So maybe there’s not so much to give thanks for after all.


  • -

Catholicism and Polishness

As we read all the news accounts about the horrifying march of the far-right in Warsaw on November 11, let’s take a moment to remember that they do not represent Poland. They might be the loudest, and they might have support in the current government, but they have little in common with the vast majority of Poles. The Law and Justice Party is doing its best to ruin Poland’s reputation by enabling racists and fascists, but there is another Poland that continues to deserve our respect.

In September a survey by CBOS asked Poles how they planned to celebrate the (supposed) centenary of Polish independence. The top-line result was striking: whereas in 2008 a majority (51%) said that they had no plans to celebrate independence day at all, this year a mere 28% admitted their apathy. However, we shouldn’t make too much of this: 43% of those who were planning to mark the occasion said they would do so by displaying a national flag on their home (a decade ago, only 15%did that).

The other difference that seems significant is that in 2008, 36% reported that they would attend a Catholic mass to mark independence day. We can probably equate this third of the population with those who believe that Polishness and Catholicism are fundamentally the same. Or perhaps some people answered this way because they felt, in 2008, that such a response would be well received by survey-takers—that is, they were following the script of what one was expected to do on a national holiday. Either way, by 2018 that figure was down to 29%, and this survey was taken before the cultural earthquake caused by the release of the movie Kler (The Clergy).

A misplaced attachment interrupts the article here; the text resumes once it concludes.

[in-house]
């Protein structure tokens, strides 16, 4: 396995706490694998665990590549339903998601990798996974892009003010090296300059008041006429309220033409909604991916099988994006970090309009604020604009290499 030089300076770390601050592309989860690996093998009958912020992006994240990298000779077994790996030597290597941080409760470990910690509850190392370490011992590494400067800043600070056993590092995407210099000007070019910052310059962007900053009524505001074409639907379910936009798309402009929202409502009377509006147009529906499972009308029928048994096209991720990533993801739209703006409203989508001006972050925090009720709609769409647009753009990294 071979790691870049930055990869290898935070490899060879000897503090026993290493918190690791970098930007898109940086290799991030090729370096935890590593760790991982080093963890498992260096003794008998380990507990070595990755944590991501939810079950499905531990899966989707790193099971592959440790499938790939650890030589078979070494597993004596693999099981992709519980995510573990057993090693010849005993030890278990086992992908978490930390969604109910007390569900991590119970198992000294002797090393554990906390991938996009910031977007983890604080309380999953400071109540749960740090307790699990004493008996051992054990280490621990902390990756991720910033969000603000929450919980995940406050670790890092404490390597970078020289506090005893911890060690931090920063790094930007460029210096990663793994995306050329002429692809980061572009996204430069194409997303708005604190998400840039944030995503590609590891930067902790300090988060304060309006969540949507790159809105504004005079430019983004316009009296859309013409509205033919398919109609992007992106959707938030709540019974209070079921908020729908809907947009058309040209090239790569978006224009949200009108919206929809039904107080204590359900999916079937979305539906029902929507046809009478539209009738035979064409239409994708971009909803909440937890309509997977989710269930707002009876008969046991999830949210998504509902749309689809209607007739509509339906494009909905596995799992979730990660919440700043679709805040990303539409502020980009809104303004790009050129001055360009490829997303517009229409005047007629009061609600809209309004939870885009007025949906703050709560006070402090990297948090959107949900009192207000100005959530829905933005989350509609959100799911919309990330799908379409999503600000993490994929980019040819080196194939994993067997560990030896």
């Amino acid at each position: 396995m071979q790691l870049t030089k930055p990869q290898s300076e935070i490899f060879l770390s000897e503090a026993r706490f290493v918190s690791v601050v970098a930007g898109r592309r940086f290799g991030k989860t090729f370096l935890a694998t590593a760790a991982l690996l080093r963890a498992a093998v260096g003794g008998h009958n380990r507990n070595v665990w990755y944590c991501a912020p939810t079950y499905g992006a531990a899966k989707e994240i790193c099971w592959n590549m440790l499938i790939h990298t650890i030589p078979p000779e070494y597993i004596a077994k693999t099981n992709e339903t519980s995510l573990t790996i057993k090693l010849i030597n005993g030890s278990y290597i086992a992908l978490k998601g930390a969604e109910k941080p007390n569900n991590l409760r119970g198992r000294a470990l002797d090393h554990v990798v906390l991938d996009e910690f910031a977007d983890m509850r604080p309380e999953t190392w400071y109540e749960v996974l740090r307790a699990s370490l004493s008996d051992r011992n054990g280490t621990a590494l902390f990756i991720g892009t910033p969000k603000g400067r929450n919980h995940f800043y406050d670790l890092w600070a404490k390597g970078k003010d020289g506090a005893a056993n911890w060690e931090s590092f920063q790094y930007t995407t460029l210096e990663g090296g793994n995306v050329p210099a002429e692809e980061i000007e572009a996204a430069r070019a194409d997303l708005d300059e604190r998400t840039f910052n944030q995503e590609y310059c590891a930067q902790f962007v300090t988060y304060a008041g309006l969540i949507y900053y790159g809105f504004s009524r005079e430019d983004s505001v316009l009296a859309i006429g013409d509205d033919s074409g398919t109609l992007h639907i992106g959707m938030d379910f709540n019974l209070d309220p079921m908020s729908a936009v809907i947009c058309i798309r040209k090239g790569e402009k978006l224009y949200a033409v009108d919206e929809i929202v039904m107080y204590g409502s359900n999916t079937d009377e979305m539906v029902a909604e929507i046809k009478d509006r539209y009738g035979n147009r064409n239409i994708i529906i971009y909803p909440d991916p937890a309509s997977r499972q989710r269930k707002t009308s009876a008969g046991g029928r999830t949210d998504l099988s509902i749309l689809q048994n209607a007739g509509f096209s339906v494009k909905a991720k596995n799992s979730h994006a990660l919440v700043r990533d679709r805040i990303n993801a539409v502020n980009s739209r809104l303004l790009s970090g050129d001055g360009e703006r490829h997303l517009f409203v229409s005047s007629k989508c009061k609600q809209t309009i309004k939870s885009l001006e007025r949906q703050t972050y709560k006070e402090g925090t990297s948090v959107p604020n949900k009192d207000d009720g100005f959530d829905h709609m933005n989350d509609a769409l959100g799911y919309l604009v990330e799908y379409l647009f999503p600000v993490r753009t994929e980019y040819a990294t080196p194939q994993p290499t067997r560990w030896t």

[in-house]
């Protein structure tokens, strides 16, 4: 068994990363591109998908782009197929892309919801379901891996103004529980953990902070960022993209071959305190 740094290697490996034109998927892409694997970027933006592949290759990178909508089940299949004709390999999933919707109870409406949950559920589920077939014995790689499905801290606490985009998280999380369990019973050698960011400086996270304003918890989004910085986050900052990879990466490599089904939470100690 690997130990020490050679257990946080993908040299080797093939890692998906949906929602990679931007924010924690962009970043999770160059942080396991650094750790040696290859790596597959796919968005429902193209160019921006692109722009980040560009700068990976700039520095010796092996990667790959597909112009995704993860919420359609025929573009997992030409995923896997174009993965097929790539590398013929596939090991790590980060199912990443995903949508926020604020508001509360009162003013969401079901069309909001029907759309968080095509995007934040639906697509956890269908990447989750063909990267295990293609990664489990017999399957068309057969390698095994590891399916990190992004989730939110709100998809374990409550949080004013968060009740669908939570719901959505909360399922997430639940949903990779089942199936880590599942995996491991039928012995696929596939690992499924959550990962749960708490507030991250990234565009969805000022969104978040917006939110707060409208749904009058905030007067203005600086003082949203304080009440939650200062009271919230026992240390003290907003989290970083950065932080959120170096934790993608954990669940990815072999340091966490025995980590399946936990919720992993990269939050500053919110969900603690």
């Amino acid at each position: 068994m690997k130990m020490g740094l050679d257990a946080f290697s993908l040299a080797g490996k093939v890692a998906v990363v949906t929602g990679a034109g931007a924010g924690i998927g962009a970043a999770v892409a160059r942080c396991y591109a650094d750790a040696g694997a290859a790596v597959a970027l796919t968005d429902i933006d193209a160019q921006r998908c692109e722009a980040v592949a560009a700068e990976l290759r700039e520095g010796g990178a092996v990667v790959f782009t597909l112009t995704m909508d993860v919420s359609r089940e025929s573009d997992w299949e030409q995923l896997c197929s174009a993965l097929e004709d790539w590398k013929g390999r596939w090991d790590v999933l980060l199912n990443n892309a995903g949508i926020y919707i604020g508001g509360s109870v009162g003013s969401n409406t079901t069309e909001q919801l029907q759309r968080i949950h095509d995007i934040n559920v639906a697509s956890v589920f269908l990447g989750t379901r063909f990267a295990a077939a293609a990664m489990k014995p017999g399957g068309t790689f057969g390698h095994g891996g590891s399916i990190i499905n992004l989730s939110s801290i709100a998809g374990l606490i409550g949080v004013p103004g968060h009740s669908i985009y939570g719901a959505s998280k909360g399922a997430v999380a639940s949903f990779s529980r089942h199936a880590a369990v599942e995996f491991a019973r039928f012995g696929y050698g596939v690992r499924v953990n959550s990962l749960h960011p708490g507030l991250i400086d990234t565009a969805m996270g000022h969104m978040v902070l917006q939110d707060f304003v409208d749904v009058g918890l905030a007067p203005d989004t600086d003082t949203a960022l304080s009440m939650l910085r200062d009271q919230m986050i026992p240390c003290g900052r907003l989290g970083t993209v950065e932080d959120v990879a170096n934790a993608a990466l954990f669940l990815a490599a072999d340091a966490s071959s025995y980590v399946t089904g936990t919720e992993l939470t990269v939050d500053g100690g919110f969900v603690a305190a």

I finally got a chance to see that movie last week, because only then did it arrive at a cinema in Ann Arbor (as part of a magnificent annual event, the Ann Arbor Polish Film Festival). I’m still processing the emotional body-blow that this film delivers, but I have no doubt that it will be remembered as one of the most important cultural moments in recent Polish history. The film has already set box-office records, with just under 5 million tickets sold in Poland alone. When it premiered in the UK, it had the biggest international opening weekend of any Polish film, ever. I trust that everyone will acknowledge that not all Polish priests are like the trio of morally fraught characters represented in the film. Nonetheless, the movie does reflect an aspect of the Church that is undeniable, and that has never before been exposed so powerfully in any artistic medium. In Kler we see a bureaucracy concerned first-and-foremost with its own institutional strength and reputation, willing to cast virtually all other considerations aside in pursuit of its narrowly defined organizational interests. Anyone who has followed the sex-abuse scandals in the US, Ireland, or elsewhere will find the story painfully familiar. Even if it is true that priests are no more or less guilty of transgressions than any other subset of the population, few others are protected by a similar culture of defensiveness and denial, and in few countries is the Catholic Church as powerful as it is in Poland.

Or rather, was powerful. As I have been arguing for a long time, Poland has never been as Catholic as the national mythology suggests. Over the past decade, however, it has grown even less so. Barely a third of the population attends mass on any given Sunday, with somewhat higher figures on Christmas and Easter. Every other measure of religiosity shows the same trend: Poland is secularizing with stunning speed.